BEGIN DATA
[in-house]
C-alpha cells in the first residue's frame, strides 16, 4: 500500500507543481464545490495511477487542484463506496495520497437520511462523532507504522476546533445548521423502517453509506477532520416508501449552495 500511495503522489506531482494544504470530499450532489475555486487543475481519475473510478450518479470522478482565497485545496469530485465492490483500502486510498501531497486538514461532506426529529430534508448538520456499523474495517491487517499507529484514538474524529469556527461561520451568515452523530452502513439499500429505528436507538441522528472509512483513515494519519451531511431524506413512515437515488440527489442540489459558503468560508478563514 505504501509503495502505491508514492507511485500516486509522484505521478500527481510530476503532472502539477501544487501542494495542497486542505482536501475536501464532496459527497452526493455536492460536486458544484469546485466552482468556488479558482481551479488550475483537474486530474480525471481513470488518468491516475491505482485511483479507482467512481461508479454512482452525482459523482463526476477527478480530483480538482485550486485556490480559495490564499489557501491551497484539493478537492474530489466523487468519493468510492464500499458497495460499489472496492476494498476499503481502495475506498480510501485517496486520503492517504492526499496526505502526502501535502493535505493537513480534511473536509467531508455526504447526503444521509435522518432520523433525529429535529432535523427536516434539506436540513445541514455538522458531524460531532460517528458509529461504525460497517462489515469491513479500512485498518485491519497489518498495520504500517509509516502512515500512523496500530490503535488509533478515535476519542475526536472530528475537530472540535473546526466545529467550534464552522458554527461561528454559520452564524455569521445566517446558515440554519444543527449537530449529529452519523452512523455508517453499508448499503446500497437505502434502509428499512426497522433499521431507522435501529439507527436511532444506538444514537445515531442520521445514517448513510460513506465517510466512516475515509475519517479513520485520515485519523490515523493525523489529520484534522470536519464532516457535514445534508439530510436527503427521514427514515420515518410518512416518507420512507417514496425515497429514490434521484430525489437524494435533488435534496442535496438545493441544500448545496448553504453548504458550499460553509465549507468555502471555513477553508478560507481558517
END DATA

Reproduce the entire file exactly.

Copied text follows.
[in-house]
C-alpha cells in the first residue's frame, strides 16, 4: 500500500507543481464545490495511477487542484463506496495520497437520511462523532507504522476546533445548521423502517453509506477532520416508501449552495 500511495503522489506531482494544504470530499450532489475555486487543475481519475473510478450518479470522478482565497485545496469530485465492490483500502486510498501531497486538514461532506426529529430534508448538520456499523474495517491487517499507529484514538474524529469556527461561520451568515452523530452502513439499500429505528436507538441522528472509512483513515494519519451531511431524506413512515437515488440527489442540489459558503468560508478563514 505504501509503495502505491508514492507511485500516486509522484505521478500527481510530476503532472502539477501544487501542494495542497486542505482536501475536501464532496459527497452526493455536492460536486458544484469546485466552482468556488479558482481551479488550475483537474486530474480525471481513470488518468491516475491505482485511483479507482467512481461508479454512482452525482459523482463526476477527478480530483480538482485550486485556490480559495490564499489557501491551497484539493478537492474530489466523487468519493468510492464500499458497495460499489472496492476494498476499503481502495475506498480510501485517496486520503492517504492526499496526505502526502501535502493535505493537513480534511473536509467531508455526504447526503444521509435522518432520523433525529429535529432535523427536516434539506436540513445541514455538522458531524460531532460517528458509529461504525460497517462489515469491513479500512485498518485491519497489518498495520504500517509509516502512515500512523496500530490503535488509533478515535476519542475526536472530528475537530472540535473546526466545529467550534464552522458554527461561528454559520452564524455569521445566517446558515440554519444543527449537530449529529452519523452512523455508517453499508448499503446500497437505502434502509428499512426497522433499521431507522435501529439507527436511532444506538444514537445515531442520521445514517448513510460513506465517510466512516475515509475519517479513520485520515485519523490515523493525523489529520484534522470536519464532516457535514445534508439530510436527503427521514427514515420515518410518512416518507420512507417514496425515497429514490434521484430525489437524494435533488435534496442535496438545493441544500448545496448553504453548504458550499460553509465549507468555502471555513477553508478560507481558517